young woman holds older man's arm

Why are we afraid to talk about death?

By Jennifer Mallmes BGS, Death Doula, Educator 

Why do people not talk about death? We will all die someday, but no one wants to talk about it. I always find it strange that people will sign a waiver and jump out of plane without thinking about their mortality.  We listen to music, watch movies and read books about death, so why don’t we talk about it? I think it’s fear. People are afraid that they may get upset, bring back memories, or sound morbid. One of the biggest regrets dying people say they have is that they never got to have all the conversations that they wanted. They say that they lived as if they were wearing a mask, and only acting how they thought they should. Why are we so afraid?

Jennifer Mallmes poses for a photo

Jennifer Mallmes

Our society for years has created this unnatural separation from death. When someone dies, they go to a funeral home, only to be visited when the person has been made “ready” for viewing. When someone is sick, the atmosphere in the room changes.  People tend to stay away, talk quietly, laughter is out of the question, and sometimes it’s as if the dying person isn’t even there. If an immediate family member dies you can get 3 days off work, when a young boy (or man for that matter) cries, they are told to “suck it up”, or “be strong”. Our society doesn’t give us opportunities to deal with death well. But we can reclaim it.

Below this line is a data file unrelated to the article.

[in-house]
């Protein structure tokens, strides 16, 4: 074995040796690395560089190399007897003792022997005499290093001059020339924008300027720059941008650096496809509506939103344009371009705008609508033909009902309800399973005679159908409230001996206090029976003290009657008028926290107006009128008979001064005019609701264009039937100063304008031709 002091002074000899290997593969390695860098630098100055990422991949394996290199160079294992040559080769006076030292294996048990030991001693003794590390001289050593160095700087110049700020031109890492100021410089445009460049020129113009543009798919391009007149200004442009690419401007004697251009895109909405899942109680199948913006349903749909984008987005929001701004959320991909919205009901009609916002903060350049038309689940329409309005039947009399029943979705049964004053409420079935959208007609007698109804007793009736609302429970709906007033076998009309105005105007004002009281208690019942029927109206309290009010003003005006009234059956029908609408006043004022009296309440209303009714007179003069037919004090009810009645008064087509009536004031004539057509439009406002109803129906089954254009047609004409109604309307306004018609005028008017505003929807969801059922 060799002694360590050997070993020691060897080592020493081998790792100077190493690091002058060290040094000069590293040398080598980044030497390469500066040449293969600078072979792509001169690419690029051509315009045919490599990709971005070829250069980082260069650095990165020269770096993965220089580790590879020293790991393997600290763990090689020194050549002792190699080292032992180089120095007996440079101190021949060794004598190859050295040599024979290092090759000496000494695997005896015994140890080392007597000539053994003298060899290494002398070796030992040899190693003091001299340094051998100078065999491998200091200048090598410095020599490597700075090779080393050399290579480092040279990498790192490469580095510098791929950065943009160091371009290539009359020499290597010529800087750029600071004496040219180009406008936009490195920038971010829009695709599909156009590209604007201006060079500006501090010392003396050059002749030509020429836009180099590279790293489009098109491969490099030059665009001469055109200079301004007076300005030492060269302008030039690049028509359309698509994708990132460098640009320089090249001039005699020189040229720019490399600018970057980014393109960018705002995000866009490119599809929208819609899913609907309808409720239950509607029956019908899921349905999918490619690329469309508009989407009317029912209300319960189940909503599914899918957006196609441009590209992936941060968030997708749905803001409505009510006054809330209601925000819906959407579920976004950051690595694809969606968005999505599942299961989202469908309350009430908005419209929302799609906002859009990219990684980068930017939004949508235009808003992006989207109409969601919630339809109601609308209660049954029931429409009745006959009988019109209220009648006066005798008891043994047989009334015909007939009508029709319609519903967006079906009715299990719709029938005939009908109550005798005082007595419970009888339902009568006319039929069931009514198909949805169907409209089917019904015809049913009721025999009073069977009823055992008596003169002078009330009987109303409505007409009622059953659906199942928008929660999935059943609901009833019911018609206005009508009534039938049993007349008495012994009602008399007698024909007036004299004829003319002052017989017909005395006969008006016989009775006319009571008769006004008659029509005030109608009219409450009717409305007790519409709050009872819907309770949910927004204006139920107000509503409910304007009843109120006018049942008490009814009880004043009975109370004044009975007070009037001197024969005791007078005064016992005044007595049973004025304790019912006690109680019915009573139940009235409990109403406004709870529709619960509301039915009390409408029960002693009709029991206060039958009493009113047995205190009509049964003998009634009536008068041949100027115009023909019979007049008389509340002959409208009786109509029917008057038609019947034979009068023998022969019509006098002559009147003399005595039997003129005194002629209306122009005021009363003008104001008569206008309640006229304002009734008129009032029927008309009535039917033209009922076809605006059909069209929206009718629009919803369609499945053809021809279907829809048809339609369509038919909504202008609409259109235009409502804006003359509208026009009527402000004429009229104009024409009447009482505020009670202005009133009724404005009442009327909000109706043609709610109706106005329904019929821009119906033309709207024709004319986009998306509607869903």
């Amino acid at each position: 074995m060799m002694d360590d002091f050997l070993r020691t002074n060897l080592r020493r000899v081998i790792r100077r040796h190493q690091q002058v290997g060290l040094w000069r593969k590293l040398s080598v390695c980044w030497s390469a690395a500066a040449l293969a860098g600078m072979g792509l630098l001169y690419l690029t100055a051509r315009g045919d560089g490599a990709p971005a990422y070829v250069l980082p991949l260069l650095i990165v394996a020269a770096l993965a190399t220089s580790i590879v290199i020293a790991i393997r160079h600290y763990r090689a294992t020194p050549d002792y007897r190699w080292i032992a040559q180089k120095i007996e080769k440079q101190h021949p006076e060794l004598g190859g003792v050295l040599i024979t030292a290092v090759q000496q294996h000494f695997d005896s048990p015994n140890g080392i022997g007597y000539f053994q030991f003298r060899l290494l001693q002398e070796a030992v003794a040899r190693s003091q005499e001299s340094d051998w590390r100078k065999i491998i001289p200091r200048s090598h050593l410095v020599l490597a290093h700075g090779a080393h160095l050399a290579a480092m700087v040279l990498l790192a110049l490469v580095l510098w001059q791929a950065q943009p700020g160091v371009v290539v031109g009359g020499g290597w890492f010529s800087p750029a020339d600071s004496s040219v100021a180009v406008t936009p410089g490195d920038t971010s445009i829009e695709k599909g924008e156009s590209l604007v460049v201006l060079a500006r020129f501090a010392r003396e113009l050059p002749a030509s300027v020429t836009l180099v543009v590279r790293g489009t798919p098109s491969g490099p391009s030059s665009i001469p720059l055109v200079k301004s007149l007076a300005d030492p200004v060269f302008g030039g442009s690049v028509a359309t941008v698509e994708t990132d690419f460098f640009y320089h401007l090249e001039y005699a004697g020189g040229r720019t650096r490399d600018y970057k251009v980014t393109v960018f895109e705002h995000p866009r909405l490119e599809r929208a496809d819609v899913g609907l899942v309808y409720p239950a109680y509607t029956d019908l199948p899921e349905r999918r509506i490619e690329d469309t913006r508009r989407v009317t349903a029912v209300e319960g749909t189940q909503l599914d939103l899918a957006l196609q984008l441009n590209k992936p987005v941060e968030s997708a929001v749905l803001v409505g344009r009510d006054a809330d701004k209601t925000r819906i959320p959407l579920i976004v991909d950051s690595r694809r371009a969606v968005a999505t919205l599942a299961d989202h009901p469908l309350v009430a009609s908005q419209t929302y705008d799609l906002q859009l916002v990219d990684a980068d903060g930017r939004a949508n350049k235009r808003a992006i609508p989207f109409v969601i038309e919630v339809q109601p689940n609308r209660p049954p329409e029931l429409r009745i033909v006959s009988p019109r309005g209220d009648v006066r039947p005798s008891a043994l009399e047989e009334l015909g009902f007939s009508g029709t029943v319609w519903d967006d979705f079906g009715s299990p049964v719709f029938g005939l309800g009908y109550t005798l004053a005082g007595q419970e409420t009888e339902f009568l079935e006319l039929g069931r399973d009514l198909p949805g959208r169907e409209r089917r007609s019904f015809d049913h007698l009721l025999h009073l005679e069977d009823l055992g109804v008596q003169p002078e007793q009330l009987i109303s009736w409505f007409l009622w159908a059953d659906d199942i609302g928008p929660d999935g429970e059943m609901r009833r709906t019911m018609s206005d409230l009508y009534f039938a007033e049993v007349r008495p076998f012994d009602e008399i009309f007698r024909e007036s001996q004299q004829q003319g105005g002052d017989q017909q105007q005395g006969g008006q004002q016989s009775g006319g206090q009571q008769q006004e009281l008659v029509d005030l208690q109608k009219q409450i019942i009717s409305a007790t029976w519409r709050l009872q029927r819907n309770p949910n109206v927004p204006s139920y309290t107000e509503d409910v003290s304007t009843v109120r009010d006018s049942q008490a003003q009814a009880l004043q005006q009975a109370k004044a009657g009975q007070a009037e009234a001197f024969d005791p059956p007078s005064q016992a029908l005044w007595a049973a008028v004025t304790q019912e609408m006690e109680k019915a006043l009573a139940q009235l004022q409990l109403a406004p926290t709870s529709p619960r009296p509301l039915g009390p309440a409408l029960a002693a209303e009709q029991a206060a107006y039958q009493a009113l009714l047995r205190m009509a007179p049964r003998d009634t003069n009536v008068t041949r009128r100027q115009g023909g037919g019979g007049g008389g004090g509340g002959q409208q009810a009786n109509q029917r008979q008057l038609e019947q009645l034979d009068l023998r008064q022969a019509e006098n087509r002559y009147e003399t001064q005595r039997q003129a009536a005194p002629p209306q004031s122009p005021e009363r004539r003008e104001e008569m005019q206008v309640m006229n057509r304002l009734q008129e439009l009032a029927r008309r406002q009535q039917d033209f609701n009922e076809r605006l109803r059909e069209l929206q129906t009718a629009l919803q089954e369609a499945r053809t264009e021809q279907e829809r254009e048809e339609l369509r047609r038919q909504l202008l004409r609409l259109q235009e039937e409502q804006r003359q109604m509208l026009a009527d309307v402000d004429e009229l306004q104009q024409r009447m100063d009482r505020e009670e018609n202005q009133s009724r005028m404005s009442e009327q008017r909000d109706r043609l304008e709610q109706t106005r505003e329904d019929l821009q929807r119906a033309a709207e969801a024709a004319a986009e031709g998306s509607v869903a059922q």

A new emerging profession, End-of-Life Care Doulas, are filling these gaps. We are not there to replace family in conversations, but we can be there to help start them. We are not there to replace people working in hospice, palliative, or spiritual care, but we can support the work they do. End-of-Life Doulas are trained to encourage, empower and advocate for a person after a terminal diagnosis.  They can help a family process information and have difficult conversations. The goal of an End-of-Life Doula is to help a person keep living without fears or regrets. We protect the dignity of the dying person, while preserving the memories of those still living.

We also help the dying person check off items on their bucket list. I watched a 93-year-old skydive because she could still do it. If you have grandparents, parents, friends, teammates who have received a terminal diagnosis, ask them “What brings you joy?” or “What’s on your bucket list?” – and then help them achieve it. Simply talking to someone at the end of their life reduces pain and suffering, provides companionship, and creates memories. Waiting until tomorrow to visit someone is not always an option, so take time and don’t be scared to remove your own mask and think about how you are living your life right now.

Jennifer Mallmes is an instructor with the End-of-Life Doula program at Douglas College. 

Registration for the 2018 courses is now open. Learn more about the End-of-Life Doula program at

%d bloggers like this: